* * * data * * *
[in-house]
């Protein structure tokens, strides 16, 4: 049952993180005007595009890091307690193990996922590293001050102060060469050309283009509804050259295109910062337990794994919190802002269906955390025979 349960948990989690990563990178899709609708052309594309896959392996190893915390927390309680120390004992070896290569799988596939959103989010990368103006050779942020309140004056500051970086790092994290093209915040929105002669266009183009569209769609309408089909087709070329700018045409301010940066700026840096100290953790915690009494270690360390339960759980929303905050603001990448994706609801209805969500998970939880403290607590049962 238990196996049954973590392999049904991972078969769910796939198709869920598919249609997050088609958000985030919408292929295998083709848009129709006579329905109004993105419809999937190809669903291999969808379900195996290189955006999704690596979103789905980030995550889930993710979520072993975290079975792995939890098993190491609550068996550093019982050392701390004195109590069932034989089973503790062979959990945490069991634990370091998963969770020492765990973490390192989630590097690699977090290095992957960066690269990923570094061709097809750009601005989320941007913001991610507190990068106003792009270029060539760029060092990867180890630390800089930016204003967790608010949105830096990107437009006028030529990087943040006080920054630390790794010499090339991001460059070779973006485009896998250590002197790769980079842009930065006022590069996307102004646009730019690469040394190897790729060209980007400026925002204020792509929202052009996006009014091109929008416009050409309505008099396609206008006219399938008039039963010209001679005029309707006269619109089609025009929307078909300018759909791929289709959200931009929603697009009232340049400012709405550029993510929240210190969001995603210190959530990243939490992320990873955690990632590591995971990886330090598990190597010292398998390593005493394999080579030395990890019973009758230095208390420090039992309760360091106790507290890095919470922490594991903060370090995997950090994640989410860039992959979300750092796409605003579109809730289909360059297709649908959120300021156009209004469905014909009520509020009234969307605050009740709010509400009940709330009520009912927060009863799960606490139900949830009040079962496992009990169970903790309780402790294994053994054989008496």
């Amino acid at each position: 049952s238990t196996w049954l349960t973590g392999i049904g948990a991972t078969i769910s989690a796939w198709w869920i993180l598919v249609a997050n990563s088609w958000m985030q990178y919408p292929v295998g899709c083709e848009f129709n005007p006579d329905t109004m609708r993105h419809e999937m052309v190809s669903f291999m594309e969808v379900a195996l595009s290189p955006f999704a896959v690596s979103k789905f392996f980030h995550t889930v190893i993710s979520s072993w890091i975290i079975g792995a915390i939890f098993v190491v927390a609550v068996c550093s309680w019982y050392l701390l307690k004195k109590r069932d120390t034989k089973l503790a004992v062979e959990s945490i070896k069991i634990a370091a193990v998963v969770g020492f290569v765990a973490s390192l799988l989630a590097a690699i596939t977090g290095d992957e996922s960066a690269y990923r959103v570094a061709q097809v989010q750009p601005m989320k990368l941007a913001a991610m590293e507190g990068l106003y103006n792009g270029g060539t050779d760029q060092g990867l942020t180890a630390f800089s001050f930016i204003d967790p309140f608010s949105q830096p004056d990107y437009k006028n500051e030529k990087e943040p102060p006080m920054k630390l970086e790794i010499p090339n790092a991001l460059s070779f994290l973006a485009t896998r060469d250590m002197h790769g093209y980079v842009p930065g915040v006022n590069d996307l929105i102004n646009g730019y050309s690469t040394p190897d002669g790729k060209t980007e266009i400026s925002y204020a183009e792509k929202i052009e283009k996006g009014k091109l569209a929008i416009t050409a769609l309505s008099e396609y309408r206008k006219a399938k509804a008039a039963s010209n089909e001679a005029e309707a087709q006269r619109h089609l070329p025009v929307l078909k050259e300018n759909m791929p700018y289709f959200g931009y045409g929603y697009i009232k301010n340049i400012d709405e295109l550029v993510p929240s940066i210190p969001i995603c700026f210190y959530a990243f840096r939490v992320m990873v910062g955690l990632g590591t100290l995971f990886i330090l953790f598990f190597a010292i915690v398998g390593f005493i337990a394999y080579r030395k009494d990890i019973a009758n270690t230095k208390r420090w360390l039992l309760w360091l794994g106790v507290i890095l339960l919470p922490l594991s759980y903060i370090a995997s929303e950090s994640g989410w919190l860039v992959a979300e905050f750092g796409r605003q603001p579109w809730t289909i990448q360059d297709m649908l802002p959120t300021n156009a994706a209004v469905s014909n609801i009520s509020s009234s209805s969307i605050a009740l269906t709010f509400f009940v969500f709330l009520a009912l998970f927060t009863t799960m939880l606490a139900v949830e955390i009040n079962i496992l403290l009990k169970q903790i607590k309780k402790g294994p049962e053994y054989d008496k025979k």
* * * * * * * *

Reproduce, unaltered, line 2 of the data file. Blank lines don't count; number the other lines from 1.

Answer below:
């Protein structure tokens, strides 16, 4: 049952993180005007595009890091307690193990996922590293001050102060060469050309283009509804050259295109910062337990794994919190802002269906955390025979 349960948990989690990563990178899709609708052309594309896959392996190893915390927390309680120390004992070896290569799988596939959103989010990368103006050779942020309140004056500051970086790092994290093209915040929105002669266009183009569209769609309408089909087709070329700018045409301010940066700026840096100290953790915690009494270690360390339960759980929303905050603001990448994706609801209805969500998970939880403290607590049962 238990196996049954973590392999049904991972078969769910796939198709869920598919249609997050088609958000985030919408292929295998083709848009129709006579329905109004993105419809999937190809669903291999969808379900195996290189955006999704690596979103789905980030995550889930993710979520072993975290079975792995939890098993190491609550068996550093019982050392701390004195109590069932034989089973503790062979959990945490069991634990370091998963969770020492765990973490390192989630590097690699977090290095992957960066690269990923570094061709097809750009601005989320941007913001991610507190990068106003792009270029060539760029060092990867180890630390800089930016204003967790608010949105830096990107437009006028030529990087943040006080920054630390790794010499090339991001460059070779973006485009896998250590002197790769980079842009930065006022590069996307102004646009730019690469040394190897790729060209980007400026925002204020792509929202052009996006009014091109929008416009050409309505008099396609206008006219399938008039039963010209001679005029309707006269619109089609025009929307078909300018759909791929289709959200931009929603697009009232340049400012709405550029993510929240210190969001995603210190959530990243939490992320990873955690990632590591995971990886330090598990190597010292398998390593005493394999080579030395990890019973009758230095208390420090039992309760360091106790507290890095919470922490594991903060370090995997950090994640989410860039992959979300750092796409605003579109809730289909360059297709649908959120300021156009209004469905014909009520509020009234969307605050009740709010509400009940709330009520009912927060009863799960606490139900949830009040079962496992009990169970903790309780402790294994053994054989008496």